Shâd'havâr (Arabic: شادهوار) or Âras (آرس), is a legendary creature from medieval Muslim bestiaries resembling a unicorn. Al-Qazwini said that it lives in the country of Rūm (Byzantium) and that it has one horn with 42 hollow branches which, when the wind passes through them, produces a pleasant sound that makes the animals sit around and listen. Horns of those creatures, sometimes gifted to kings, can be played on like flutes. When played on one side, they produce a cheerful sound, and when the other, the music is so sad it makes people cry.
The scholar Al-Damiri stated a larger number of branches to 72 and al-Mustawfi made shadhavar a ferocious carnivore. The change can be explained as a result of merging its description with another creature from Qazwini, the Sirânis (سيرانس), a predator that plays music to lure its victims. G. Jacob pointed out similarities between the Sirânis and the sirens from Greek mythology.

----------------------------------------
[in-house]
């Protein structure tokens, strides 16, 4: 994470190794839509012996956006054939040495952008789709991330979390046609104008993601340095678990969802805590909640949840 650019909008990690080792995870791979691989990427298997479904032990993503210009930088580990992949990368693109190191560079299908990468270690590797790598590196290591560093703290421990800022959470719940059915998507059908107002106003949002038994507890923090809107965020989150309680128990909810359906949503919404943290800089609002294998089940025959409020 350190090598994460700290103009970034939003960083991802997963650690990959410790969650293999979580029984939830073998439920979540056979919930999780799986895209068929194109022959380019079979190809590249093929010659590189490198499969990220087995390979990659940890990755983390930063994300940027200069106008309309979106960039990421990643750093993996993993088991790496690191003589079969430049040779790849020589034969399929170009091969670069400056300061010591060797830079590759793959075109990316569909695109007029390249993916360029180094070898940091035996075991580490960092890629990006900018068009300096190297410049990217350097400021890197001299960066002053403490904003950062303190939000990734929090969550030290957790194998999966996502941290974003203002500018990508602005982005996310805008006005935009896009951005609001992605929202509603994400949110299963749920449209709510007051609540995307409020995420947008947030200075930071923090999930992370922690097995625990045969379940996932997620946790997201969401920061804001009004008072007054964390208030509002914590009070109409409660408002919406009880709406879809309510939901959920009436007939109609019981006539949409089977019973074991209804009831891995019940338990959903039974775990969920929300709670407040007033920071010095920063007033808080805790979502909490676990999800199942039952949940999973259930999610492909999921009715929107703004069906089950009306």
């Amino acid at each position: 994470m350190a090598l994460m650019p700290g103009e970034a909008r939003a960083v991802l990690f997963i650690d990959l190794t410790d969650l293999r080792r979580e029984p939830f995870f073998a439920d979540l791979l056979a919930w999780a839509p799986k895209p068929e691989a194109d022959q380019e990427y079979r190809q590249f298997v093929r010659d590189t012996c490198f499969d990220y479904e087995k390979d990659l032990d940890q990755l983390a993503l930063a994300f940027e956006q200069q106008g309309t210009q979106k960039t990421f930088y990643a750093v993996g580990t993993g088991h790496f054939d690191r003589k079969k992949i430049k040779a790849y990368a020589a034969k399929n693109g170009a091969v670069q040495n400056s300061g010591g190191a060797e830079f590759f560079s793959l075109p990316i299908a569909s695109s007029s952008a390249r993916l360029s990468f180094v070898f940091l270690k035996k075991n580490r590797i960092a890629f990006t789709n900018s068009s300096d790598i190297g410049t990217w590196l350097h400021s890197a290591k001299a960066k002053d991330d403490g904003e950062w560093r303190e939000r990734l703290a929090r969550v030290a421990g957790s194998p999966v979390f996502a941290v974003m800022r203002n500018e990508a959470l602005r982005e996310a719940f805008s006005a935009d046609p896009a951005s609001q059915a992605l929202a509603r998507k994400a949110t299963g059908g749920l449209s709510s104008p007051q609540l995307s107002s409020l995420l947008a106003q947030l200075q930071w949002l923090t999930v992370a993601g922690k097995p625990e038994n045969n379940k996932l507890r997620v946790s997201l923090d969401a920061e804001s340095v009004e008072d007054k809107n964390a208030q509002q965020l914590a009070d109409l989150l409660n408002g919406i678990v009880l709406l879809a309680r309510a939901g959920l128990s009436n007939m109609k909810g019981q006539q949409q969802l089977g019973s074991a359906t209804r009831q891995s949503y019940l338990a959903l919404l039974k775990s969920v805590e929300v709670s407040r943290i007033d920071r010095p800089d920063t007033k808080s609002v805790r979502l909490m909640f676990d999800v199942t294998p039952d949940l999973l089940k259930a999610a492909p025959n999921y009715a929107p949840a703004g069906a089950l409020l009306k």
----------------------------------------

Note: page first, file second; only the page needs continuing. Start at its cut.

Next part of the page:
- Ettinghausen, Richard. The Unicorn: Studies in Muslim Iconography. Freer Gallery of Art. Occasional Papers 1. pp. 64–66.
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